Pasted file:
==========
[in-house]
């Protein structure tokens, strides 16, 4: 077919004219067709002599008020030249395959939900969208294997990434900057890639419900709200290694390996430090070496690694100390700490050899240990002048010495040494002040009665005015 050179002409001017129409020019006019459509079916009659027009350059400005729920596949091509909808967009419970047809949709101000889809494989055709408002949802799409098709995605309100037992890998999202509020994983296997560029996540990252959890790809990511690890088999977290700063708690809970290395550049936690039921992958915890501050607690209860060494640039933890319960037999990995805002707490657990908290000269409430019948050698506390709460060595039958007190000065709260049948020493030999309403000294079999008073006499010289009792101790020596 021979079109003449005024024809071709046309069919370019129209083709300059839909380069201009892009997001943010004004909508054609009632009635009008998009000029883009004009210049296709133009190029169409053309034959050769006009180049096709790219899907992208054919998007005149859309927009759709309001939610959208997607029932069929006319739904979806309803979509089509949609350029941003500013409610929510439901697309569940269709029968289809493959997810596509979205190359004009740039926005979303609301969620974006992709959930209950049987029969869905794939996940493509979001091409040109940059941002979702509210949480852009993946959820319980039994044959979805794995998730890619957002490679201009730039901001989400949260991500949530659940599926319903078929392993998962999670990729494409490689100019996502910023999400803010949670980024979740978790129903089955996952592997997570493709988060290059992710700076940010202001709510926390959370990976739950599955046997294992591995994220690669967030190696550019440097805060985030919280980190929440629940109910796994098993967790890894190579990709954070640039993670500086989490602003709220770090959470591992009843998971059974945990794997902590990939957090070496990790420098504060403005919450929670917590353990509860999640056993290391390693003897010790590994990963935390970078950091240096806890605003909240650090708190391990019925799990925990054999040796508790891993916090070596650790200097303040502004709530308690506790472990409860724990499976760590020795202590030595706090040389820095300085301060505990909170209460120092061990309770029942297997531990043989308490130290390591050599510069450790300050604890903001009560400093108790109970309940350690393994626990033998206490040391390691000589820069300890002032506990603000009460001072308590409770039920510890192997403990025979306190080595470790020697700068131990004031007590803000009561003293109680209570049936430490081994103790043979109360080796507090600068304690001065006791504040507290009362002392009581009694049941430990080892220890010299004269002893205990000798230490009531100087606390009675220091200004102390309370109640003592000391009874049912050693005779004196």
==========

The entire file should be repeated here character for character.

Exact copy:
[in-house]
């Protein structure tokens, strides 16, 4: 077919004219067709002599008020030249395959939900969208294997990434900057890639419900709200290694390996430090070496690694100390700490050899240990002048010495040494002040009665005015 050179002409001017129409020019006019459509079916009659027009350059400005729920596949091509909808967009419970047809949709101000889809494989055709408002949802799409098709995605309100037992890998999202509020994983296997560029996540990252959890790809990511690890088999977290700063708690809970290395550049936690039921992958915890501050607690209860060494640039933890319960037999990995805002707490657990908290000269409430019948050698506390709460060595039958007190000065709260049948020493030999309403000294079999008073006499010289009792101790020596 021979079109003449005024024809071709046309069919370019129209083709300059839909380069201009892009997001943010004004909508054609009632009635009008998009000029883009004009210049296709133009190029169409053309034959050769006009180049096709790219899907992208054919998007005149859309927009759709309001939610959208997607029932069929006319739904979806309803979509089509949609350029941003500013409610929510439901697309569940269709029968289809493959997810596509979205190359004009740039926005979303609301969620974006992709959930209950049987029969869905794939996940493509979001091409040109940059941002979702509210949480852009993946959820319980039994044959979805794995998730890619957002490679201009730039901001989400949260991500949530659940599926319903078929392993998962999670990729494409490689100019996502910023999400803010949670980024979740978790129903089955996952592997997570493709988060290059992710700076940010202001709510926390959370990976739950599955046997294992591995994220690669967030190696550019440097805060985030919280980190929440629940109910796994098993967790890894190579990709954070640039993670500086989490602003709220770090959470591992009843998971059974945990794997902590990939957090070496990790420098504060403005919450929670917590353990509860999640056993290391390693003897010790590994990963935390970078950091240096806890605003909240650090708190391990019925799990925990054999040796508790891993916090070596650790200097303040502004709530308690506790472990409860724990499976760590020795202590030595706090040389820095300085301060505990909170209460120092061990309770029942297997531990043989308490130290390591050599510069450790300050604890903001009560400093108790109970309940350690393994626990033998206490040391390691000589820069300890002032506990603000009460001072308590409770039920510890192997403990025979306190080595470790020697700068131990004031007590803000009561003293109680209570049936430490081994103790043979109360080796507090600068304690001065006791504040507290009362002392009581009694049941430990080892220890010299004269002893205990000798230490009531100087606390009675220091200004102390309370109640003592000391009874049912050693005779004196």